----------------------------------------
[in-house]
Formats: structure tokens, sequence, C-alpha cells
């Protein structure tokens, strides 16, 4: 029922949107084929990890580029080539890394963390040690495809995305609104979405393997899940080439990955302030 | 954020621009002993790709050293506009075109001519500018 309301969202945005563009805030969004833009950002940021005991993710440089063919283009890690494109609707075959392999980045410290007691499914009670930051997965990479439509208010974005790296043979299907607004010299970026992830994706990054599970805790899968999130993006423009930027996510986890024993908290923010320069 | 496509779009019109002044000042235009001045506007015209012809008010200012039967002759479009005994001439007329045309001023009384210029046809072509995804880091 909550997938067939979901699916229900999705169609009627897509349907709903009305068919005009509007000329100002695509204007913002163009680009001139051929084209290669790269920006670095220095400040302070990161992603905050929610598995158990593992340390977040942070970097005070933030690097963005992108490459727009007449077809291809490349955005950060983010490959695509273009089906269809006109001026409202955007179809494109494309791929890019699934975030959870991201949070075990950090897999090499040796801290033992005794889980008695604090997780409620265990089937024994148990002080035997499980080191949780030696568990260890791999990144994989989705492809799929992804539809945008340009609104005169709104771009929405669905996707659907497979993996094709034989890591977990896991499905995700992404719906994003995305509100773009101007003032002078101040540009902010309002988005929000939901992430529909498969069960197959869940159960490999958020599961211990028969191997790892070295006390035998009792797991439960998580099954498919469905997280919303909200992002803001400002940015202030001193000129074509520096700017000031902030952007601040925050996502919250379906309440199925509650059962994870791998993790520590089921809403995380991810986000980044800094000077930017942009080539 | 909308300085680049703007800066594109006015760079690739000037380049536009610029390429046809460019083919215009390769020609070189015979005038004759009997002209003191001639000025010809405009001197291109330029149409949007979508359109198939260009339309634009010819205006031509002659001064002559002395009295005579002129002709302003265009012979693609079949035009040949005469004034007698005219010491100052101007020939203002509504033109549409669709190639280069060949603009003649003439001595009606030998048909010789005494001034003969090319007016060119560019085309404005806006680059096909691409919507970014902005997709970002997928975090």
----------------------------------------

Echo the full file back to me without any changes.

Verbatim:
[in-house]
Formats: structure tokens, sequence, C-alpha cells
């Protein structure tokens, strides 16, 4: 029922949107084929990890580029080539890394963390040690495809995305609104979405393997899940080439990955302030 | 954020621009002993790709050293506009075109001519500018 309301969202945005563009805030969004833009950002940021005991993710440089063919283009890690494109609707075959392999980045410290007691499914009670930051997965990479439509208010974005790296043979299907607004010299970026992830994706990054599970805790899968999130993006423009930027996510986890024993908290923010320069 | 496509779009019109002044000042235009001045506007015209012809008010200012039967002759479009005994001439007329045309001023009384210029046809072509995804880091 909550997938067939979901699916229900999705169609009627897509349907709903009305068919005009509007000329100002695509204007913002163009680009001139051929084209290669790269920006670095220095400040302070990161992603905050929610598995158990593992340390977040942070970097005070933030690097963005992108490459727009007449077809291809490349955005950060983010490959695509273009089906269809006109001026409202955007179809494109494309791929890019699934975030959870991201949070075990950090897999090499040796801290033992005794889980008695604090997780409620265990089937024994148990002080035997499980080191949780030696568990260890791999990144994989989705492809799929992804539809945008340009609104005169709104771009929405669905996707659907497979993996094709034989890591977990896991499905995700992404719906994003995305509100773009101007003032002078101040540009902010309002988005929000939901992430529909498969069960197959869940159960490999958020599961211990028969191997790892070295006390035998009792797991439960998580099954498919469905997280919303909200992002803001400002940015202030001193000129074509520096700017000031902030952007601040925050996502919250379906309440199925509650059962994870791998993790520590089921809403995380991810986000980044800094000077930017942009080539 | 909308300085680049703007800066594109006015760079690739000037380049536009610029390429046809460019083919215009390769020609070189015979005038004759009997002209003191001639000025010809405009001197291109330029149409949007979508359109198939260009339309634009010819205006031509002659001064002559002395009295005579002129002709302003265009012979693609079949035009040949005469004034007698005219010491100052101007020939203002509504033109549409669709190639280069060949603009003649003439001595009606030998048909010789005494001034003969090319007016060119560019085309404005806006680059096909691409919507970014902005997709970002997928975090």